The History Of Soccer In Africa
MELISSA BLOCK, host:
We are in the final days before the start of the 2010 World Cup in South Africa. And although it is the first World Cup played on African soil, soccer's history in Africa is documented as far back as 1862.
Peter Alegi teaches African history at Michigan State. He's written a new book about soccer in Africa. He's now a Fulbright Fellow in South Africa at the University of KwaZulu-Natal. Welcome to the program.
Professor PETER ALEGI (African History, Michigan State University): Thank you.
BLOCK: And explain how soccer first - at least the organized game - first came to Africa.
Prof. ALEGI: Well, the game came with European imperialism and first with the British, of course. And it was the soldiers, it was the traders, the missionaries who really pushed the game. And they were the ones who played that first game in 1862, almost 150 years ago. But the game spread very quickly through the mission schools, through the military forces and through the railways. And it was quickly embraced by Africans.
BLOCK: And how quickly did that come about?
Prof. ALEGI: Within the first two decades or so, we already have documents showing that there were African teams and Indian teams in Southern Africa. So already by the 1880s, 1890s. So, very early on.
BLOCK: And it would spread eventually beyond South Africa; how long did that take?
Prof. ALEGI: In different regions it spread at different paces. So, for example, in Algeria, the French already had some clubs set up in the late 19th century, early 20th century. In Ghana, also, we have the oldest surviving club in Africa, Cape Coast Excelsior founded in 1903.
So, you know, at the coast, the clubs were formed quite early on. And then by the 1920s, 1930s, the game had spread into the interior of the continent as well.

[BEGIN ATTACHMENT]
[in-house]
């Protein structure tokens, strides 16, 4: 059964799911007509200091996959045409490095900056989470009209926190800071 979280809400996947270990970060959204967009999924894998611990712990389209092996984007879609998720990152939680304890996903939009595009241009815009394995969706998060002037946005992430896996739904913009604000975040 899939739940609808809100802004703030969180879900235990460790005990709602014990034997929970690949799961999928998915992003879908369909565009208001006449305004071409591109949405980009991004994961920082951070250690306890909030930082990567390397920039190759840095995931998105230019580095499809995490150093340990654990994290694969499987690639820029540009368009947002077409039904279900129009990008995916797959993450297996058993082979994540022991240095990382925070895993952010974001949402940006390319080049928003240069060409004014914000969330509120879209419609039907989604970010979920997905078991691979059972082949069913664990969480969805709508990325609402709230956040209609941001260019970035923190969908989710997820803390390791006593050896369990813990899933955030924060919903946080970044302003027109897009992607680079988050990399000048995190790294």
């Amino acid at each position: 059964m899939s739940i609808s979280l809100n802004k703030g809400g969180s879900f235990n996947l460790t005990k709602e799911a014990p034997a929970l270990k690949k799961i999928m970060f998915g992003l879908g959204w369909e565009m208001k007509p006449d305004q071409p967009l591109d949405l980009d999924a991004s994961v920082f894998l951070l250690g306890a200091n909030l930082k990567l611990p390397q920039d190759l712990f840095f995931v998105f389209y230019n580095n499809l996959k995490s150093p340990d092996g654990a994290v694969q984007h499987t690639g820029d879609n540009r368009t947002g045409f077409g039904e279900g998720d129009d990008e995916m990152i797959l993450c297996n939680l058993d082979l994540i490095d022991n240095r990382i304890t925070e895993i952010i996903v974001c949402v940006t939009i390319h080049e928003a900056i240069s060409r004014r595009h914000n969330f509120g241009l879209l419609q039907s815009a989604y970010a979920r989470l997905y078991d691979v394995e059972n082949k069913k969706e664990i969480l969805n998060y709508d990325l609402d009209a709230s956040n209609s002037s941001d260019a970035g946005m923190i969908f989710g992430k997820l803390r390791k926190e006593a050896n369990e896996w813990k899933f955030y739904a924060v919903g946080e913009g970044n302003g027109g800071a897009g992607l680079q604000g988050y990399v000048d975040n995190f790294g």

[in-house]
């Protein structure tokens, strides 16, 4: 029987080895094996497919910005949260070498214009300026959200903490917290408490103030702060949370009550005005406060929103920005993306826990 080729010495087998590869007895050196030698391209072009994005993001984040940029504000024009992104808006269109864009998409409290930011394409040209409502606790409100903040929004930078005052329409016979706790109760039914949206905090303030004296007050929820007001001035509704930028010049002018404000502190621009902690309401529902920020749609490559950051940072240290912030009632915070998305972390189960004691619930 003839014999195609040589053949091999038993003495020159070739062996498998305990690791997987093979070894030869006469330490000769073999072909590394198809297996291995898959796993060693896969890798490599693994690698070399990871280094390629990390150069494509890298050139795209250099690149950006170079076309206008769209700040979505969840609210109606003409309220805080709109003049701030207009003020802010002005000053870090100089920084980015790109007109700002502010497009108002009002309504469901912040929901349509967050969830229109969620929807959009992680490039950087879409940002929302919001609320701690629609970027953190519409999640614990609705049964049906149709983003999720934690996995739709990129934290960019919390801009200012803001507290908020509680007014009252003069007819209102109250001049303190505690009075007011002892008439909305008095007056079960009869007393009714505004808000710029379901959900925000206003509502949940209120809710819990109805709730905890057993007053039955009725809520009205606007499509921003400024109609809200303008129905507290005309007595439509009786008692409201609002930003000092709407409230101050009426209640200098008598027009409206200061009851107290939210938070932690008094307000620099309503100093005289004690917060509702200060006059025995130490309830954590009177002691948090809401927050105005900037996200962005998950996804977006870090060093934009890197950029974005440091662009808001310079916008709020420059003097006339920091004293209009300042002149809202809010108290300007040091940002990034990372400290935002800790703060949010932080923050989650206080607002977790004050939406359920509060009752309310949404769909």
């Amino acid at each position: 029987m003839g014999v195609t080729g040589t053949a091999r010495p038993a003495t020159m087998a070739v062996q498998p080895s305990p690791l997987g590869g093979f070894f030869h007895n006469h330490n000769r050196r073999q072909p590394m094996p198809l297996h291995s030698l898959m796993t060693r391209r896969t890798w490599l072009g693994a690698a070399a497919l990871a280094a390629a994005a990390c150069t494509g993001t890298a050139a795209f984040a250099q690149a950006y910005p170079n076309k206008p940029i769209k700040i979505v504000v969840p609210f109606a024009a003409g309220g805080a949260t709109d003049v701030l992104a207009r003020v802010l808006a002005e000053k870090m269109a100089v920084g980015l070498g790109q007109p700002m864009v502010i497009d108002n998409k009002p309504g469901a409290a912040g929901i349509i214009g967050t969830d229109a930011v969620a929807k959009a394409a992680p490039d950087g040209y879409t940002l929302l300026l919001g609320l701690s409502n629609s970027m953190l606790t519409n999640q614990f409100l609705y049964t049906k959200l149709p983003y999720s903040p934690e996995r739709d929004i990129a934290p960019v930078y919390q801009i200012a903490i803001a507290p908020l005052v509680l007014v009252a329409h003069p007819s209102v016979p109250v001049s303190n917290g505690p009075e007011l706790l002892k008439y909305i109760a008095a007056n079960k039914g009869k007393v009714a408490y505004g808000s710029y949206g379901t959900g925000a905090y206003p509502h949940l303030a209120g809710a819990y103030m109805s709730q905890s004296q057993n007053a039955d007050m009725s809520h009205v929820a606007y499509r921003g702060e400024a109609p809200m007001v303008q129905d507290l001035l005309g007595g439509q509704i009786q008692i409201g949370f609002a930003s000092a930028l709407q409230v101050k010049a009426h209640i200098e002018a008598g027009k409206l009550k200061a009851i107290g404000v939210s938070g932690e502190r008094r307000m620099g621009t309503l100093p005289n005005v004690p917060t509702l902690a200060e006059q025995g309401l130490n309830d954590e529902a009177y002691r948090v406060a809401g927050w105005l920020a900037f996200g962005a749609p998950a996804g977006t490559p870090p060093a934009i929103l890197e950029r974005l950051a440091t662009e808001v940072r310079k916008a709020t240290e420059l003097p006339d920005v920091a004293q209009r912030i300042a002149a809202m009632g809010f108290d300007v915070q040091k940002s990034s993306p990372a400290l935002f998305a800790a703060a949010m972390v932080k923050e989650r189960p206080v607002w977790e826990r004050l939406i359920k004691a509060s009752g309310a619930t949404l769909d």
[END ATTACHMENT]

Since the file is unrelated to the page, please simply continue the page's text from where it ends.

BLOCK: Now, the name of your book, the title is "African Soccerscapes: How a Continent Changed the World's Game." What are some examples of that, how it changed the world's game?
Prof. ALEGI: Well, first of all, Africans democratized world soccer. The game was largely in the hands of Europeans and South Americans, to some extent, until the 1960s. So when African countries became independent, they completely changed the character of FIFA, world soccer's governing body. And the great example of that, I think, is the sanctions against apartheid South Africa. Thanks to the pressure of African nations and their allies, that white South Africa was excluded for 30 years from international soccer. And so that's a very important moment in the democratization of the game.
And also by bringing more African teams into the World Cup finals. There were no guaranteed spaces until 1970. And now there are five guaranteed places for African teams in the World Cup. And the World Cup itself is being hosted by South Africa.
BLOCK: You have pointed out in your writing, Professor Alegi, one fact, which is that more than 80 percent of Africa's World Cup players play club soccer on teams that are based in Europe. It's called the brawn drain, not the brain drain, but the brawn drain. How does that drain affect the tradition of soccer in Africa, do you think?
Prof. ALEGI: I think the most direct impact is a deterioration in domestic soccer with the only exception, really, of South Africa, whose league is very well endowed and among the top ten richest leagues in the world. Everywhere else local soccer is suffering at the professional level and at the grassroots level.
During the last African Nation's Cup played in Angola, many people who were there visiting, watching the matches noticed how when they exited the games, which were sparsely attended for the most part, they would walk into a pub and most of the local Angolans would be watching, guess what? European soccer and particularly the English premier league. So there's a kind of almost electronic colonialism that goes on with the brawn drain as well.
Now it is true that you get the Didier Drogbas and the Michael Essien superstars in Europe, and they do come back home and help local soccer in some cases. But, remember, this is a very, very tiny percentage of all of the African players. And so, once again, Europe seems to benefit disproportionately at the expense of Africa. And there's a long history of that.
BLOCK: Well, Professor Alegi, enjoy the World Cup. I know you will.
Prof. ALEGI: Thank you. You do that same.
BLOCK: Peter Alegi is a Fulbright Scholar at the University of KwaZulu-Natal. He spoke with us from Pietermaritzburg. He also teaches African history at Michigan State University.
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